Physics students always say that the Schrodinger equation doesn't hold for SR, but it does. It's not the Schrodinger equation that fails though, it's the non-relativistic Hamiltonian that fails. The Dirac equation *is* the Schrodinger equation, but with the Dirac Hamiltonian. The Schrodinger equation is valid.


### ¶[D][2019-01-28]Why The Schrodinger Equation Fails at Relativity /r/Physics quantumphysics

Yeah the schroedinger equation just defines the hamiltonian as the generator of time translations, it can't be *wrong* any more than the number 4 can be wrong.


## ¶[2020-07-21]quantum mechanics - Is Schrodinger's Cat itself an observer? - Physics Stack Exchangequantumphysics

The point is, it has made you think about the issue. Whereas we all might agree a hydrogen atom is not an observer and a human is an observer, the case of a cat is not so clear. The point of the thought experiment is to expose problems with the Copenhagen interpretation - which it does very successfully.


## ¶[2020-07-21]quantum mechanics - Is Schrodinger's Cat itself an observer? - Physics Stack Exchangequantumphysics

As you open the box, this quantum state again evolves unitarily (i.e. without any kind of "collapse") into


## ¶[2020-07-21]Copenhagen interpretation - Wikipediaquantumphysics

Wigner's friend

Wigner puts his friend in with the cat. The external observer believes the system is in state ( | dead ⟩ + | alive ⟩ ) / 2 {\displaystyle (|{\text{dead}}\rangle +|{\text{alive}}\rangle )/{\sqrt {2}}} (|{\text{dead}}\rangle +|{\text{alive}}\rangle )/{\sqrt {2}}. However, his friend is convinced that the cat is alive, i.e. for him, the cat is in the state | alive ⟩ {\displaystyle |{\text{alive}}\rangle } |{\text{alive}}\rangle . How can Wigner and his friend see different wave functions?

The Copenhagen interpretation: The answer depends on the positioning of Heisenberg cut, which can be placed arbitrarily. If Wigner's friend is positioned on the same side of the cut as the external observer, his measurements collapse the wave function for both observers. If he is positioned on the cat's side, his interaction with the cat is not considered a measurement.



## ¶[2020-08-03](2) Quantum Mechanics 12b - Dirac Equation II - YouTubequantumphysics

studying spinors – try to translate dirac equation solution from moving reference frame (only px component) to still

## ¶TODO[2020-08-03](2) Quantum Mechanics 12b - Dirac Equation II - YouTubequantumphysics

make some flashcards from this video..

## ¶DONE[B][2019-01-07] quantum mechanics - How is the Schroedinger equation a wave equation? - Physics Stack Exchange quantumphysicspde

Actually, a wave equation is any equation that admits wave-like solutions, which take the form f(x⃗ ±v⃗ t)f(x→±v→t). The equation ∂2f∂t2=c2∇2f∂2f∂t2=c2∇2f, despite being called "the wave equation," is not the only equation that does this.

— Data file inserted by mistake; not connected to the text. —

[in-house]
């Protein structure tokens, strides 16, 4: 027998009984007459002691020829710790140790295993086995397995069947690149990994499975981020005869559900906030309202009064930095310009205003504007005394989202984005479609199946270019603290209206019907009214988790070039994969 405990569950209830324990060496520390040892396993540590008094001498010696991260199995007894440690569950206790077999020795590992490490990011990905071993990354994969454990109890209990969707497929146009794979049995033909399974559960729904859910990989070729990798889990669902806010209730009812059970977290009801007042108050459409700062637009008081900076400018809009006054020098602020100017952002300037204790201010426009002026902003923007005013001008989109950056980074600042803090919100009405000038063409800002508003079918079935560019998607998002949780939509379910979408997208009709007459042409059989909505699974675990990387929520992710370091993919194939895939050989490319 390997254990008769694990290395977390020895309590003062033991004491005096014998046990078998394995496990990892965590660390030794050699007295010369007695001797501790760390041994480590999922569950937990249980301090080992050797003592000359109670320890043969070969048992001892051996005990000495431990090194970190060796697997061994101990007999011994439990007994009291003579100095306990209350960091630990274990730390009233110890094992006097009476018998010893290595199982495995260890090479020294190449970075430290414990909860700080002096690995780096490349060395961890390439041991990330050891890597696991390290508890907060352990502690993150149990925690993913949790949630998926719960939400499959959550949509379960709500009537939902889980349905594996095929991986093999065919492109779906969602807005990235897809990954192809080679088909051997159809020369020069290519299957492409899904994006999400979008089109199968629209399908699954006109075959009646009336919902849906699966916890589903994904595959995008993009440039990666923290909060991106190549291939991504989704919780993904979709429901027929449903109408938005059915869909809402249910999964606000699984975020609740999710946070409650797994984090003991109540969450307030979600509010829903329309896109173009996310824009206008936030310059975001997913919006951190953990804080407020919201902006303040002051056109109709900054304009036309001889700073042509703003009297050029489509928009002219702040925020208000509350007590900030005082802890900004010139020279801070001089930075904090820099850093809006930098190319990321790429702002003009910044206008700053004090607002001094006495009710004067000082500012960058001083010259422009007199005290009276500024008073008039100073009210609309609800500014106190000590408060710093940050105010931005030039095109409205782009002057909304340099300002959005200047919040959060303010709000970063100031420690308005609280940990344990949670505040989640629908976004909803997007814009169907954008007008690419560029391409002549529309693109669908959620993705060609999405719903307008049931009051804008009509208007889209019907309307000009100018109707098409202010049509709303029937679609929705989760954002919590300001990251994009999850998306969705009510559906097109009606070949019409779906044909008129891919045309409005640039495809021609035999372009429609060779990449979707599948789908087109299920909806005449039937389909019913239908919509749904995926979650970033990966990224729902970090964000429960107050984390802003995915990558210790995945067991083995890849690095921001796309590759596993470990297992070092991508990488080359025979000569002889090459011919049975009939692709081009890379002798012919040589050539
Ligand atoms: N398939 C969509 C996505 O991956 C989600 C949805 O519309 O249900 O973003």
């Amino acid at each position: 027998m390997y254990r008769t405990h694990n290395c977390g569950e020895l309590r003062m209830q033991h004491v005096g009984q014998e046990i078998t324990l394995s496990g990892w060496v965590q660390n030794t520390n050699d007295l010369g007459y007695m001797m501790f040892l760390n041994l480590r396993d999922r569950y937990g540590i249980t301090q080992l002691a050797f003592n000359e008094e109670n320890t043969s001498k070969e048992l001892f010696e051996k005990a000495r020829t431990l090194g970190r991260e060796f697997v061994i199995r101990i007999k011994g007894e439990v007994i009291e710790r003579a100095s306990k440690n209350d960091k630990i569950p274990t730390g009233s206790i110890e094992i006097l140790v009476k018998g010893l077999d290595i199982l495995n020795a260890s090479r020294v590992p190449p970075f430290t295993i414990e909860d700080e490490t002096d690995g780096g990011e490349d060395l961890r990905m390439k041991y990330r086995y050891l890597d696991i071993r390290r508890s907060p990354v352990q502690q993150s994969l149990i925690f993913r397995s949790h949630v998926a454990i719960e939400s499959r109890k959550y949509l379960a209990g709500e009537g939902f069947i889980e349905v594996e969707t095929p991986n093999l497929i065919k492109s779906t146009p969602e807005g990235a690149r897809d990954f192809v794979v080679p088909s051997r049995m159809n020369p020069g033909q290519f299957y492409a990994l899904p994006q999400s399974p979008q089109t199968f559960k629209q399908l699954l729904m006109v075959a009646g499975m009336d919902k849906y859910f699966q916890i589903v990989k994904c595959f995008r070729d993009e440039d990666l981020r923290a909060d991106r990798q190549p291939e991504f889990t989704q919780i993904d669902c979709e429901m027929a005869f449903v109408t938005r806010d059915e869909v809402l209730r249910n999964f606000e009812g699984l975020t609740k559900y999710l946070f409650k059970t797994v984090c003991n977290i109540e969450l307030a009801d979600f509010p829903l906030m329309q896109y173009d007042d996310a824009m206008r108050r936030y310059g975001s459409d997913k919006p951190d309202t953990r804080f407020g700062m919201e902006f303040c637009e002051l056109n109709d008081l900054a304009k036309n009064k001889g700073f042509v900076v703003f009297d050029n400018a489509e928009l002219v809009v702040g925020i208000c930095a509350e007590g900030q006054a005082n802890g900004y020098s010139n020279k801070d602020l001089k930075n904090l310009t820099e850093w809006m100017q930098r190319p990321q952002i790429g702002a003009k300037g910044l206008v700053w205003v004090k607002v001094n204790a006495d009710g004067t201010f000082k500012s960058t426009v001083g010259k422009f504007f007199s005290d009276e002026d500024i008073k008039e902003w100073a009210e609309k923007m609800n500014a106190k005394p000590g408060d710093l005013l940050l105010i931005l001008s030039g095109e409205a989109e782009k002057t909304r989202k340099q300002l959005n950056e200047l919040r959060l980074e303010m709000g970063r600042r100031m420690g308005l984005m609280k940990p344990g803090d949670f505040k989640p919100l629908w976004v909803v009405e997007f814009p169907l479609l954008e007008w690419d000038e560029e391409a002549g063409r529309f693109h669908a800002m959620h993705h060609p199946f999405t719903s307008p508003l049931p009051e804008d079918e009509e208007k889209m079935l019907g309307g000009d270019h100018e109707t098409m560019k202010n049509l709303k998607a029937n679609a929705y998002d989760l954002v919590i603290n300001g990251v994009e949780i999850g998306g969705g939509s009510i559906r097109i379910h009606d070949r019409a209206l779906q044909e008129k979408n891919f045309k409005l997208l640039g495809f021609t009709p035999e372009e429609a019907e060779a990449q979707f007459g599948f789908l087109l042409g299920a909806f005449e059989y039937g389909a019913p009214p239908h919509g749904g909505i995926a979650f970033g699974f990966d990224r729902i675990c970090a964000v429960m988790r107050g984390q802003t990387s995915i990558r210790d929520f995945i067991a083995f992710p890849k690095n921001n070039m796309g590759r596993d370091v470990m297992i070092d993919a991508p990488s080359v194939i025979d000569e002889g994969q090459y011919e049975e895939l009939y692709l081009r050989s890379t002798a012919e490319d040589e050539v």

hmm, so if you do variable transform and substitute in pde, the substitution behaves like a wave… interesting

## ¶[B][2020-08-11]Majorana equation - Wikipediaquantumphysicssm

right, so it's unclear whether neutrinos get their mass from Higgs or something else

So far most particles we discovered seem to be described by Dirac equation? We haven't seen evidence of Majorana particles so far?

## ¶[B][2020-08-12]Circular reasoning?quantumphysicsspinor

We can even deﬁne a ‘metric’ that is antisymmetric: a two-dimensional space called spinor space has such a metric, and it turns out to be of fundamental importance in physics.


hmm, interesting

## ¶TODO[B] Tweet from @hamishtoddquantumphysicstowatch

CREATED: [2020-07-30]

https://twitter.com/hamish_todd/status/1288637024203833344
youtu.be/kvQuuFB8fpk?t=179

@hamish_todd: The Schrödinger equation describes the wave function or state function of a quantum-mechanical system. It states that, over time, the humps will move in a direction perpendicular to the colored stripes


## ¶[2014-07-18] Quantum entanglement is not nonlocality, it's correlation! quantumphysics

Vector potential is important because it is impossible to state action principle in a Lorentz invariant way directly in terms of E and B fields.

## ¶[2016-09-03] infinite dimentional Hilbert space is crucial for quantum mechanics? quantumphysics

The most famous such equation is the position/momentum commutation relation mentioned earlier, which for our purposes is just the following matrix equation:
AB – BA = I.
This equation can’t be satisfied by any finite-dimensional matrices, since AB and BA have the same trace, so Tr(AB-BA)=0, but Tr(I) is nonzero.


## ¶[B][2019-07-17]Quantum Zeno effectquantumphysics

### ¶[2020-12-20] quantum zeno effect: measure the system often enough, it appears as if it's not changing. quantumphysicsdrill

evolution is linear, so after time dt the amplitude of changing state is proportional to dt, and probability to dt2. So by making dt low enough, probability of ever changing state is arbitrary close to 0

## ¶[C] Uncertaincy principle nice video quantumphysicsviz

CREATED: [2018-10-08]

https://youtu.be/VwGyqJMPmvE?t=469 – if you limit the time domain of a pure note, counterintuitively, you'll have to use more sine waves to approximate it, so widen the frequency domain

## ¶[C][2019-12-11] Māris Ozols on Twitter: "Helping my students to see beyond equations. https://t.co/4TioiOP5Sk" / Twitter quantumphysicsnotation

Helping my students to see beyond equations.